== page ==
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Monday, 10 October 2016

An analysis of leadership in the film "The 33"

   The film entitled "The 33" commemorates events that took place in a Chilean copper and gold mine in the Atacama Desert between August 5, 2010 and October 13, 2010.  Thirty-three miners were trapped underground when a large part of the mine collapsed, blocking the way out.  The details of how they survived and were ultimately rescued are shared in this 127 minute movie.
   Since I am taking a course on leadership, I took note of how both the miners and those on the surface demonstrated leadership in this story.  I realize that not everything dramatized in the movie actually happened, but I still think we can learn some things about what leaders do and do not do.
Underground Leaders
   Without individuals taking leadership after the mine collapse, the outcome would have been much different.  In the film, we have the shift leader Luis making sure all the men made it to "The Refuge" because it was the safest place.  He had earlier tried to speak with his boss about broken mirrors in the mine that were indicators of shifting rock and thus danger to the workers, but his warnings were ignored.
   When the men realize that the radio is broken, the first aid kit is not fully equipped, the ladders in the ventilation shafts do not go up to the very top and that there is only food enough for three days, they are ready to despair.  Their company has not taken good care of them to this point, so how could they expect anyone to try to rescue them?  At this point Mario speaks with conviction and says, "I choose to believe that we will get out of here."  He is not the shift leader, but he inspires confidence in the other men.  They entrust him with the key to the food cupboard and accept the rationing plan he makes in order that the canned tuna and other staples will last as long as possible.
   During the time between being discovered alive and actually being taken out of the mine, the media finds out about Mario's leadership role.  He is offered an exclusive book deal; when the other miners find out about this they become upset.  In their minds, he has lost his status as a leader because they feel betrayed.  However, Mario ultimately determines not to sign the book deal and tells the others he has not done so because he wants them all to remain "brothers."  Mario, then, shows himself to be an ethical leader they can trust.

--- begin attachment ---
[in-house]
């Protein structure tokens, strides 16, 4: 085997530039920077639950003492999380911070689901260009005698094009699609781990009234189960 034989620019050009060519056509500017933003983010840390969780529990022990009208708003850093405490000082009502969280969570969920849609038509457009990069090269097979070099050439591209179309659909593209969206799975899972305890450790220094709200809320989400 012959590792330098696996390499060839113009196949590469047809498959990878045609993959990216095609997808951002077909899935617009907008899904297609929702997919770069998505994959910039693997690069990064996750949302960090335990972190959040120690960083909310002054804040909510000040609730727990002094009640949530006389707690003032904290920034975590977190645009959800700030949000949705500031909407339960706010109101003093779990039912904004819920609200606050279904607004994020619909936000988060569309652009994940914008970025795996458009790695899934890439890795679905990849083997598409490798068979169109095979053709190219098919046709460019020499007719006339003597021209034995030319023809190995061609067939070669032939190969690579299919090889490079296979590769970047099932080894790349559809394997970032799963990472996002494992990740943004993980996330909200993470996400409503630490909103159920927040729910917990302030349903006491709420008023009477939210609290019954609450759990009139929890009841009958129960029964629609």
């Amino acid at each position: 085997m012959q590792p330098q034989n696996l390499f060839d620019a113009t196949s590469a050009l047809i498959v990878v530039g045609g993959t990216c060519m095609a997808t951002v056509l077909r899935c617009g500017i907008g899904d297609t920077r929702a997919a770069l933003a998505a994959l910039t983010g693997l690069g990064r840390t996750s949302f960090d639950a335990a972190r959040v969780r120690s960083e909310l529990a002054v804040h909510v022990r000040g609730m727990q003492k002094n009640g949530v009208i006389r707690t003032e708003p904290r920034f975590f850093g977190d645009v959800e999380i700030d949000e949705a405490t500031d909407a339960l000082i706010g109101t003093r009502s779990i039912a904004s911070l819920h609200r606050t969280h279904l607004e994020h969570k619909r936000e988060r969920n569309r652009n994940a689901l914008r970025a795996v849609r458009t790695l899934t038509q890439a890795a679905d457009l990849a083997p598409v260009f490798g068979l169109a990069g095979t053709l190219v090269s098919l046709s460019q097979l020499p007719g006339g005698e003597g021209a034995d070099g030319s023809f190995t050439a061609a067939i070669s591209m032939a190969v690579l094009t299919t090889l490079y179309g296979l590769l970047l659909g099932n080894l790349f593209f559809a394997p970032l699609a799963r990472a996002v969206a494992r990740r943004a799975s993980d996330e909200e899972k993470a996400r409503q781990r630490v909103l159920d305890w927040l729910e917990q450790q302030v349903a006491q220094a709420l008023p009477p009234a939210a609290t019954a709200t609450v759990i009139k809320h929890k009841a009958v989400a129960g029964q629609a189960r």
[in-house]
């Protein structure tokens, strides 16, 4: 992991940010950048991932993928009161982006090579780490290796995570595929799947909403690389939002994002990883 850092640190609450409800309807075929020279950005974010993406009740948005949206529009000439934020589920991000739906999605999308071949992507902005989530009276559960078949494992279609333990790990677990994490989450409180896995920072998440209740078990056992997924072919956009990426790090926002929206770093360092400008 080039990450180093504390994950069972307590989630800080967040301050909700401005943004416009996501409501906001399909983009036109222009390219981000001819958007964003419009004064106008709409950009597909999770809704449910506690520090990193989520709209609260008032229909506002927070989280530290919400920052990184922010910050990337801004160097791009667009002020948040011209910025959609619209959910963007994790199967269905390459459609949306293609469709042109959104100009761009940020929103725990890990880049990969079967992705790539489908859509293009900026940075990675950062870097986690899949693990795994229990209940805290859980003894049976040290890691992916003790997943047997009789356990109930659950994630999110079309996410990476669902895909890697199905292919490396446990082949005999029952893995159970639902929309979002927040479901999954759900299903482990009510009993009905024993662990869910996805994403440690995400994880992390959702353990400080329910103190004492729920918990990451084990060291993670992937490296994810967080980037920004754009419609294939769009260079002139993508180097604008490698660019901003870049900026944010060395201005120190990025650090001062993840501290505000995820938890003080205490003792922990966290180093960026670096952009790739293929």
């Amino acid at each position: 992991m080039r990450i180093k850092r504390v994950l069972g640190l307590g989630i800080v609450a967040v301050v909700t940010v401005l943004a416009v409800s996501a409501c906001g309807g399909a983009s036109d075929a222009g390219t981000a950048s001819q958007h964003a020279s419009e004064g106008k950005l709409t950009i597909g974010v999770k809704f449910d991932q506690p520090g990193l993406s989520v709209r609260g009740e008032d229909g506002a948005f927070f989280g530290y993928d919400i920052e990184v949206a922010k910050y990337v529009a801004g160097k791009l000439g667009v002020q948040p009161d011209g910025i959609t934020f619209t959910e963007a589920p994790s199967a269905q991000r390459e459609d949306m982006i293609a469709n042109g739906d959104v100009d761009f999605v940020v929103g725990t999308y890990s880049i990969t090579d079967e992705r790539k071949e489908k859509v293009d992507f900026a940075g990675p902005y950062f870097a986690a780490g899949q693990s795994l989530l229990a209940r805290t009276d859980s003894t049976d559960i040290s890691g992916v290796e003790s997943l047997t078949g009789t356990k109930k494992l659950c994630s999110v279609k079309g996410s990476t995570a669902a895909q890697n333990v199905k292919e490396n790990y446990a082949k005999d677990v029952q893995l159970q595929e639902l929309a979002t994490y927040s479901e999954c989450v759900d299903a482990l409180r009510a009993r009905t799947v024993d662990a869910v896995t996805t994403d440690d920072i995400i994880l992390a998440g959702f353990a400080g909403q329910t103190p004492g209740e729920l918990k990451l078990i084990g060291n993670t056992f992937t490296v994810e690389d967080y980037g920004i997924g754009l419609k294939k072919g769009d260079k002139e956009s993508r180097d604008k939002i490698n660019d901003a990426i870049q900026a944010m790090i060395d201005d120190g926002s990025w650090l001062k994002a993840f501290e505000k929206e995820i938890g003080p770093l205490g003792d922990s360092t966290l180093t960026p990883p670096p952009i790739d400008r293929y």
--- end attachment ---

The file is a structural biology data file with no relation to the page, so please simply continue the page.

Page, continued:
Jose is another leader, a spiritual leader.  He prays with the men and counsels them.  When one of them is caught in the ravages of alcohol withdrawl, Jose is gentle with him and helps him overcome this demon.
Leaders on the Surface
   The first so-called leader we encounter is the boss at the Copiapo mine.  This man had the power to prevent the trauma that these miners endured.  He was given clear evidence that seismic activity was making the area unsafe, but all he could think of was quotas of copper and gold he wanted the workers to extract.  He was so focused on production numbers that he failed to see the human beings being placed at risk.  After the collapse, he makes excuses and begins to name the psychological problems that some of the miners have, hinting that they will kill each other before any rescue plan can be expedited.  This person is a leadership position loses his authority as the government takes over the rescue operation.
   When the Minister of Mining, Laurence Golborne, addresses the Chilean president, they discuss that the mine is privately owned. There is no legal obligation for them to get involved, but the moral obligation is given weight.  The Minister of Mining goes to the site to assess the situation.  By seeing the human face of the family members calling for answers, he stops at nothing to try to reach the trapped miners.  When the chief engineer tells him there is only a 1% chance that the drills will be able to reach The Refuge due to the drills veering off course because of depth and the hardness of the rock they are going through, the Minister of Mining says they try anyways.  When the chief engineer has given up because none of the attempts thus far had yielded any results and because he can't imagine the miners could still be alive after so many days underground, the Minister of Mining urges the workers to learn from the mistakes of earlier attempts and try again.
   The Minister of Mining and the Chief Engineer both dedicate weeks of their lives to this effort. They forego sleep and the comforts of home because they are bound to the mission of rescuing every last man from the depths of the mine before it becomes too late.  The willingness to accept help and expertise from a variety of nations contributes to the happy result that not one man was lost.
Divine Intervention
   The rescue of the Chilean miners could not have happened without the leaders among the miners themselves or the leaders of the search and rescue operation from the surface.  Nevertheless, the miners themselves and the President of Chile acknowledged that the happy ending for these miners was none other than God's miraculous intervention.  The miners turned to God in their time of desperation.  Family members and strangers prayed that these men would be found and brought back to the surface.  The miners wrote on one of the walls "God was with us." Priest Juan Carlos Sansadrai, who was ministering to families in Chile reported "It's been a trying time, but faith can move mountains" [1].

[1]   "Faith Plays Key Role for Trapped Chilean Miners, Families," CNN. 9 September 2010. from the original on 8 July 2011. Retrieved 10 October 2016.

 

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